In order for us to fully appreciate and comprehend Jesus dying on the cross, it is important to know the meaning of Passover. The purpose of Christ’s sacrifice is revealed by understanding a critical time in the life of the nation of Israel when they were slaves in Egypt.
How did the sons of Jacob go from being highly regarded in Egypt because of their brother Joseph to being slaves? Remember that Jacob ~ whose name was changed by God to Israel ~ and his entire family had left Canaan and moved to Egypt. This dramatic relocation was due to a widespread famine that is recorded in the life of Joseph through extraordinary circumstances.
While in Egypt for 400 years, the nation of Israel flourished and grew to more than 2 million people. The Bible records that the new rulers of Egypt made them their slaves. But what happened next?
Exodus chapters 1, 11-14 skim read Exodus 2-10
Exodus 12:7, 11-13 The first Passover lamb was slain and its blood was put on the sides and top of the door. God gave these instructions with a promise: “The blood will be a sign for you on the houses where you are, and when I see the blood, I will pass over you. No destructive plague will touch you when I strike Egypt.”
John saw Jesus coming toward him and said, “Look, the Lamb of God, who takes away the sin of the world!”
I Corinthians 5:7
“For even Christ our Passover is sacrificed for us.”
- What does the word “exodus” mean?
- Each time Pharoah refused to let the people of Israel leave Egypt to return to Canaan, what happened?
- What was the final judgment that God brought upon Egypt for their refusal to let the people of Israel go?
- Why were the people of Israel instructed to kill a lamb and put the blood on the door posts of their house?
- How would you explain the meaning of the word “Passover”?
- How was the first Passover lamb preparing the way for Jesus?
I encourage you to think more and more about the mission of Christ to be our Savior and Lord ~ he died and shed his blood for our sins that we might live an abundant life here and eternally with God. I couldn’t agree more with these words written in 1855 by a great minister named Charles Spurgeon.
By Charles Spurgeon
THE more you read the Bible, and the more you meditate upon it, the more you will be astonished with it. He who is but a casual reader of the Bible, does not know the height, the depth, the length and breadth of the mighty meanings contained in its pages. There are certain times when I discover a new vein of thought, and I put my hand to my head and say in astonishment, “Oh, it is wonderful I never saw this before in the Scriptures.” You will find the Scriptures enlarge as you enter them; the more you study them the less you will appear to know of them, for they widen out as we approach them. One of the most interesting points of the Scriptures is their constant tendency to display Christ; and perhaps one of the most beautiful figures under which Jesus Christ is ever exhibited in sacred writ, is the Passover Paschal Lamb.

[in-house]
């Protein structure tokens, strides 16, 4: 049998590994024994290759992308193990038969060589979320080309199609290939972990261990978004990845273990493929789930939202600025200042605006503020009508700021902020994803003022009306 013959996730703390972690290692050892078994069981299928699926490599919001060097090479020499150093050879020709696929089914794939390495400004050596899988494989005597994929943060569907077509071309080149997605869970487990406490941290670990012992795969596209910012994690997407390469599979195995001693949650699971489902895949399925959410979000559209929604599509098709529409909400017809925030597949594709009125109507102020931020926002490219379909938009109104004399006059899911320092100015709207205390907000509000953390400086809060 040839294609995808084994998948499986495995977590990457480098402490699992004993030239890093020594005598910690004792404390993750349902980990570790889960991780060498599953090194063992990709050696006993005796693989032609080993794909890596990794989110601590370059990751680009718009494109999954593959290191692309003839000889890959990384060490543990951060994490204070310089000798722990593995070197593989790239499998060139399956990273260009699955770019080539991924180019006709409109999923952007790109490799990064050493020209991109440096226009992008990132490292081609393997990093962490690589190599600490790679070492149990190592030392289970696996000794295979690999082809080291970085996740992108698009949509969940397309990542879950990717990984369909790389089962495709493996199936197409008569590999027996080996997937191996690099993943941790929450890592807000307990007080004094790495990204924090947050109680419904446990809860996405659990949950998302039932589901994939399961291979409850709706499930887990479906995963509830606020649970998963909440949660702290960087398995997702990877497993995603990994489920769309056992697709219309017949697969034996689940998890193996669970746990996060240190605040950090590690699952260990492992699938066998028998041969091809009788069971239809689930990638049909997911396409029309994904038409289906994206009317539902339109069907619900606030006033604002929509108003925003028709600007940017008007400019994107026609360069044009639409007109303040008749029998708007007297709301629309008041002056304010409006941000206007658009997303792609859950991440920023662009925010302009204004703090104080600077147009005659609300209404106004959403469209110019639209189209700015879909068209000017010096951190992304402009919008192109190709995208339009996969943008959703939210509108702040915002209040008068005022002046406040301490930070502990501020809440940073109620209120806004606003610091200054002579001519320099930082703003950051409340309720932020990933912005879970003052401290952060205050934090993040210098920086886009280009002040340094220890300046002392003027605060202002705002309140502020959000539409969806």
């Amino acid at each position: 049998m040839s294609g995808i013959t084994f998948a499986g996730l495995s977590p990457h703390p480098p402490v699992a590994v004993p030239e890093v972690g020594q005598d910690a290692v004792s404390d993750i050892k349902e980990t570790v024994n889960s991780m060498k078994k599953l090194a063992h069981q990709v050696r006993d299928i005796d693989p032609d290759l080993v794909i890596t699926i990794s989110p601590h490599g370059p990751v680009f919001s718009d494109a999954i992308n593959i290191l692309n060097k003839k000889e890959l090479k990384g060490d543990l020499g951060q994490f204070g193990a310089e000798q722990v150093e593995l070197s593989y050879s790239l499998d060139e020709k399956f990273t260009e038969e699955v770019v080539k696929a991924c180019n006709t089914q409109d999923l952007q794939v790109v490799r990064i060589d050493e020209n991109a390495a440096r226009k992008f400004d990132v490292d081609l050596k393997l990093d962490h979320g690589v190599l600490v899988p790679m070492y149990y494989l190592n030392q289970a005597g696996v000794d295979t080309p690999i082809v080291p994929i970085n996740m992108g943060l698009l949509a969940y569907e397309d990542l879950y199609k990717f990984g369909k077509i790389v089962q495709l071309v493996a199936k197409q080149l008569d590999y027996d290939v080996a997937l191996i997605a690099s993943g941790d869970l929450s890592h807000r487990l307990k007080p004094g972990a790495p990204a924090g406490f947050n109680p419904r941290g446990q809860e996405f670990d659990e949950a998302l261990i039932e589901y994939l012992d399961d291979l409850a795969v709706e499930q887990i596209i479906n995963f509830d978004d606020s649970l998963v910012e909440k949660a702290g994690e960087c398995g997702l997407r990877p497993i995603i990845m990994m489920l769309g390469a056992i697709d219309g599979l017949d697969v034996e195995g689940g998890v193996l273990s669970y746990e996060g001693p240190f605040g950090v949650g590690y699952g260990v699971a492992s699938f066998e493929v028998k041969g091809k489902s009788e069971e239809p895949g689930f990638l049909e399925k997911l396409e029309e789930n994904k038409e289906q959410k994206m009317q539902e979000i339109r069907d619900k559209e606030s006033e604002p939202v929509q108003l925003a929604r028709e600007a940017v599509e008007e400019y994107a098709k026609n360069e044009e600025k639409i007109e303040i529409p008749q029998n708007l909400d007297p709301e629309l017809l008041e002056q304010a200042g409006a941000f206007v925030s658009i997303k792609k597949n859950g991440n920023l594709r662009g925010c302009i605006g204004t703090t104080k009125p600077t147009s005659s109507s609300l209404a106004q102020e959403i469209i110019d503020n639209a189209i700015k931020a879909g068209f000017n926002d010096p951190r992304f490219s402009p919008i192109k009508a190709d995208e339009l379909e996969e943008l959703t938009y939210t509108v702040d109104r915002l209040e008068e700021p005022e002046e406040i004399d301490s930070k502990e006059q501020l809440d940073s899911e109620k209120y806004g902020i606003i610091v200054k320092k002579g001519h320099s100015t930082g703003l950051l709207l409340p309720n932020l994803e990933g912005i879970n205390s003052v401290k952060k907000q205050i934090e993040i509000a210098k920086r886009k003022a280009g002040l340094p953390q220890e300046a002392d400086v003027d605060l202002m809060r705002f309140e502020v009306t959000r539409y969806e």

Israel was in Egypt, in extreme bondage; the severity of their slavery had continually increased till it was so oppressive that their incessant groans went up to heaven. God who avenges his own elect, though they cry day and night to him, at last, determined that he would direct a fearful blow against Egypt’s king and Egypt’s nation, and deliver his own people. We can picture the anxieties and the anticipations of Israel, but we can scarcely sympathize with them, unless we as Christians have had the same deliverance from spiritual Egypt. Let us, brethren, go back to the day in our experience, when we abode in the land of Egypt, working in the brick-kilns of sin, toiling to make ourselves better, and finding it to be of no avail; let us recall that memorable night, the beginning of months, the commencement of a new life in our spirit, and the beginning of an altogether new era in our soul. The Word of God struck the blow at our sin; he gave us Jesus Christ our sacrifice; and in that night we went out of Egypt.
God, the first Passover and many others were observed by the Jews to celebrate their deliverance from Egypt. Then the final Passover Lamb is slain as you ordained it. Jesus is the Lamb of God that takes away the sins of the world ~ my sins. Thank you, God, that even if I had been the only sinner, Jesus would have died for me.